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Destination Marketing Trends in 2020

November 5, 2019

Here at The Abbi Agency, we pride ourselves on being leaders in destination marketing. But it’s not enough to just keep pace with the transformation sweeping the travel industry. We challenge ourselves to stay two steps ahead. In that spirit we asked our department heads to look into the future and tell us what they see. They see a year of significant change in travel marketing ahead — one where virtual reality gains increasing relevance, tech giants challenge established booking platforms, and niche influencers become even more powerful. Read on to see the six travel marketing trends that will shape the industry in 2020 and beyond.

1. Expansion of Virtual Reality Technology

Virtual reality has been on the move for the past few years, especially in the areas of art and media. Recently VR has made its way into business practices as well, particularly in the hospitality industry and destination marketing. In 2020 we anticipate the ability to experience a place before you even arrive will become more important to both travelers and destinations. Hospitality services are already using VR in order to allow potential customers to “preview” hotel rooms, and the use of this technology has even expanded to let travelers preview an entire trip using VR. The allure of experience—as well as the assurance that a traveler is not wasting their time or money—adds to a feeling of authenticity and transparency that destinations have rarely been able to provide before.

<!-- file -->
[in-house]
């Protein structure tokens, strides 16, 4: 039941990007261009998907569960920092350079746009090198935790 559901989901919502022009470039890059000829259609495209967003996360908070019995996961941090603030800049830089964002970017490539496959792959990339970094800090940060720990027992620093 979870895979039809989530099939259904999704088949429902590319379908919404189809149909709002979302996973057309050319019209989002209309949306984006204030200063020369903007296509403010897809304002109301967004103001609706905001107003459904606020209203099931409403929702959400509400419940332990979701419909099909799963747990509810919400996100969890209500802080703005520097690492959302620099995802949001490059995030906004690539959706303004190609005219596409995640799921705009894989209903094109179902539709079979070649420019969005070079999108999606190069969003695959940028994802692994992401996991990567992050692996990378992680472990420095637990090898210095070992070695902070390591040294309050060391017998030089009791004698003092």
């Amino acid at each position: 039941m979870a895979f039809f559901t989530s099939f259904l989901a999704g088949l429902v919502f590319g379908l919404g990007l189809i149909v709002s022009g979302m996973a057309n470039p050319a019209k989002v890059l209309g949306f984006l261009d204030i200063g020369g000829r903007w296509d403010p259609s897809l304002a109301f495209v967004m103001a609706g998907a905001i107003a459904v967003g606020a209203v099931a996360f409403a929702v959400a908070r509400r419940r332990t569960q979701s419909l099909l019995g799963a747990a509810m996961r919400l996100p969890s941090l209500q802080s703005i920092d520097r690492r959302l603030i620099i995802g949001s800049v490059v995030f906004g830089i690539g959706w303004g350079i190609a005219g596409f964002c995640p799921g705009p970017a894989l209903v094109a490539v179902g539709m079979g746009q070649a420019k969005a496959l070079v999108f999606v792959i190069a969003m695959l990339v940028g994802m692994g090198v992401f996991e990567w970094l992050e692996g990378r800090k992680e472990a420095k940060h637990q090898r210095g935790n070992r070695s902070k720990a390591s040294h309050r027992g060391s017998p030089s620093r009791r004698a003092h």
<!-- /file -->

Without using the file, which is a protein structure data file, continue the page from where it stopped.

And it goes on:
2. Development of Google as an OTA

Though it may seem counterintuitive to call Google a dark horse in any industry, the company’s recent presence in the realm of online travel has been swift and somewhat unexpected. It’s well known that Google supplies massive amounts of information concerning flights and accommodation, but in 2019 the company inserted itself into direct booking through the launch of “Google Travel.” The online service allows people to keep all their travel in one place while booking directly from airline and hotel websites, with none of the extra fees that come from traditional OTAs. So what does this mean for OTAs and the world of destination marketing in 2020? We expect that Google will continue to optimize their travel site, perhaps even implementing features which allow direct booking on Google. Preference for agencies like Expedia has rapidly dropped in past years, leaving an opening for corporate giants like Google to upend the use of OTAs and change the way travel is viewed and booked online.

3. Increase of Influencers from Niche Travel Markets

It’s a common misconception that using an influencer with more followers automatically means that a business or service will get more traffic and conversions. In reality, the future lies in the hands of smaller influencers who can corner a niche or specified market. Using these kinds of micro-influencers means that brands can connect with audiences via real people that have already built a foundation of trust (no ridiculous stipends required). We expect that the use of these smaller, more specialized influencers will become increasingly valuable to brands that desire the business of a particular group of people. This will prove to be especially helpful in destination and travel marketing—in part because activities, dining experiences and even destinations themselves can be customized to fit the market of an influencer, which will in turn secure a niche audience.